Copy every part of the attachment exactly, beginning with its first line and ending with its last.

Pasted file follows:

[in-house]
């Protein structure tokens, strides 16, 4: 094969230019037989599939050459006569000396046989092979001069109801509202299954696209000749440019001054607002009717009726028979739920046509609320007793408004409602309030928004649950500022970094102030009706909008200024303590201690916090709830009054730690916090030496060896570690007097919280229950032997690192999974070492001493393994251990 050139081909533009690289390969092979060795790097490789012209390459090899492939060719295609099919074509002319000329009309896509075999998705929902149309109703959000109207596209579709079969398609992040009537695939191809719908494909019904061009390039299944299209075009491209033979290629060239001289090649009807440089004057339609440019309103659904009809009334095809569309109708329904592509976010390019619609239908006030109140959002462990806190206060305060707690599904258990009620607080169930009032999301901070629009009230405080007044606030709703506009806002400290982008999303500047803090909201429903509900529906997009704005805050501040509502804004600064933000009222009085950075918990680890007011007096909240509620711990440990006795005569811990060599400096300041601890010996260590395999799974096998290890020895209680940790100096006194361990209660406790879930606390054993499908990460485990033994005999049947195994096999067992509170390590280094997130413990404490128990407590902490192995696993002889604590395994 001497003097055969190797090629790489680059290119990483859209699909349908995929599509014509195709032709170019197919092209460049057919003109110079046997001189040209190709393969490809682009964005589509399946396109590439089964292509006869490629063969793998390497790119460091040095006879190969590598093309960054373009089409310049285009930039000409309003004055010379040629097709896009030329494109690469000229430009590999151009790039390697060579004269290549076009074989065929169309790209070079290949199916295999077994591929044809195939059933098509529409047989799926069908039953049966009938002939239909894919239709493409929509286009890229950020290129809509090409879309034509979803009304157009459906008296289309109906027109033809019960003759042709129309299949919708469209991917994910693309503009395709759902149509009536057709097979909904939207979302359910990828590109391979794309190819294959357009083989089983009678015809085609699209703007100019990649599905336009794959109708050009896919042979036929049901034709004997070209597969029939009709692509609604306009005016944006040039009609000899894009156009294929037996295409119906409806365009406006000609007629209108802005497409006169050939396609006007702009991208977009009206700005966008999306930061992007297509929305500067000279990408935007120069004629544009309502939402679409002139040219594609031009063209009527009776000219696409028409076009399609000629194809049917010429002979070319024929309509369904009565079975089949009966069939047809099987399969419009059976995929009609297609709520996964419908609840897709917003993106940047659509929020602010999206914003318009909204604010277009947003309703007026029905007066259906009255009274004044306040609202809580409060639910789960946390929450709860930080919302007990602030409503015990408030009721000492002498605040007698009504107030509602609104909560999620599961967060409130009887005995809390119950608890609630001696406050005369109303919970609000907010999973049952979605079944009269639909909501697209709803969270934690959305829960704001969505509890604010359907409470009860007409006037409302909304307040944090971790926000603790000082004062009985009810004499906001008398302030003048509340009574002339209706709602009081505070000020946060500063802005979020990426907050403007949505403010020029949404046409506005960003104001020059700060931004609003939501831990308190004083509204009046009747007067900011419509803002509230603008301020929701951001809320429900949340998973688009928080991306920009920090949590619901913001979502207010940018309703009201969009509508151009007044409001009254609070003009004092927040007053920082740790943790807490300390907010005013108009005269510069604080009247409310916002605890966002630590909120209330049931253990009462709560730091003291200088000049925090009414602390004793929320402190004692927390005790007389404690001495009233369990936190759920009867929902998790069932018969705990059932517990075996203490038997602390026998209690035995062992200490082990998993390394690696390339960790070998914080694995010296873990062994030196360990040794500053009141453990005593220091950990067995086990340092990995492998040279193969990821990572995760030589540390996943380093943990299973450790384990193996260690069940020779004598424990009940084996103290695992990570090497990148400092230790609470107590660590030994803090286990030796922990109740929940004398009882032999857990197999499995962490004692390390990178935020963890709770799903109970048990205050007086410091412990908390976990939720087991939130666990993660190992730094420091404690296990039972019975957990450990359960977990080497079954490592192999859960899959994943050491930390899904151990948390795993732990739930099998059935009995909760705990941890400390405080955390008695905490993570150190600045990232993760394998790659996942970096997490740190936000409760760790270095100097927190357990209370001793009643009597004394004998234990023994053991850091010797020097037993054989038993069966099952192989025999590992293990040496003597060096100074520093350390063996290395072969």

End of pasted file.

[in-house]
């Protein structure tokens, strides 16, 4: 094969230019037989599939050459006569000396046989092979001069109801509202299954696209000749440019001054607002009717009726028979739920046509609320007793408004409602309030928004649950500022970094102030009706909008200024303590201690916090709830009054730690916090030496060896570690007097919280229950032997690192999974070492001493393994251990 050139081909533009690289390969092979060795790097490789012209390459090899492939060719295609099919074509002319000329009309896509075999998705929902149309109703959000109207596209579709079969398609992040009537695939191809719908494909019904061009390039299944299209075009491209033979290629060239001289090649009807440089004057339609440019309103659904009809009334095809569309109708329904592509976010390019619609239908006030109140959002462990806190206060305060707690599904258990009620607080169930009032999301901070629009009230405080007044606030709703506009806002400290982008999303500047803090909201429903509900529906997009704005805050501040509502804004600064933000009222009085950075918990680890007011007096909240509620711990440990006795005569811990060599400096300041601890010996260590395999799974096998290890020895209680940790100096006194361990209660406790879930606390054993499908990460485990033994005999049947195994096999067992509170390590280094997130413990404490128990407590902490192995696993002889604590395994 001497003097055969190797090629790489680059290119990483859209699909349908995929599509014509195709032709170019197919092209460049057919003109110079046997001189040209190709393969490809682009964005589509399946396109590439089964292509006869490629063969793998390497790119460091040095006879190969590598093309960054373009089409310049285009930039000409309003004055010379040629097709896009030329494109690469000229430009590999151009790039390697060579004269290549076009074989065929169309790209070079290949199916295999077994591929044809195939059933098509529409047989799926069908039953049966009938002939239909894919239709493409929509286009890229950020290129809509090409879309034509979803009304157009459906008296289309109906027109033809019960003759042709129309299949919708469209991917994910693309503009395709759902149509009536057709097979909904939207979302359910990828590109391979794309190819294959357009083989089983009678015809085609699209703007100019990649599905336009794959109708050009896919042979036929049901034709004997070209597969029939009709692509609604306009005016944006040039009609000899894009156009294929037996295409119906409806365009406006000609007629209108802005497409006169050939396609006007702009991208977009009206700005966008999306930061992007297509929305500067000279990408935007120069004629544009309502939402679409002139040219594609031009063209009527009776000219696409028409076009399609000629194809049917010429002979070319024929309509369904009565079975089949009966069939047809099987399969419009059976995929009609297609709520996964419908609840897709917003993106940047659509929020602010999206914003318009909204604010277009947003309703007026029905007066259906009255009274004044306040609202809580409060639910789960946390929450709860930080919302007990602030409503015990408030009721000492002498605040007698009504107030509602609104909560999620599961967060409130009887005995809390119950608890609630001696406050005369109303919970609000907010999973049952979605079944009269639909909501697209709803969270934690959305829960704001969505509890604010359907409470009860007409006037409302909304307040944090971790926000603790000082004062009985009810004499906001008398302030003048509340009574002339209706709602009081505070000020946060500063802005979020990426907050403007949505403010020029949404046409506005960003104001020059700060931004609003939501831990308190004083509204009046009747007067900011419509803002509230603008301020929701951001809320429900949340998973688009928080991306920009920090949590619901913001979502207010940018309703009201969009509508151009007044409001009254609070003009004092927040007053920082740790943790807490300390907010005013108009005269510069604080009247409310916002605890966002630590909120209330049931253990009462709560730091003291200088000049925090009414602390004793929320402190004692927390005790007389404690001495009233369990936190759920009867929902998790069932018969705990059932517990075996203490038997602390026998209690035995062992200490082990998993390394690696390339960790070998914080694995010296873990062994030196360990040794500053009141453990005593220091950990067995086990340092990995492998040279193969990821990572995760030589540390996943380093943990299973450790384990193996260690069940020779004598424990009940084996103290695992990570090497990148400092230790609470107590660590030994803090286990030796922990109740929940004398009882032999857990197999499995962490004692390390990178935020963890709770799903109970048990205050007086410091412990908390976990939720087991939130666990993660190992730094420091404690296990039972019975957990450990359960977990080497079954490592192999859960899959994943050491930390899904151990948390795993732990739930099998059935009995909760705990941890400390405080955390008695905490993570150190600045990232993760394998790659996942970096997490740190936000409760760790270095100097927190357990209370001793009643009597004394004998234990023994053991850091010797020097037993054989038993069966099952192989025999590992293990040496003597060096100074520093350390063996290395072969």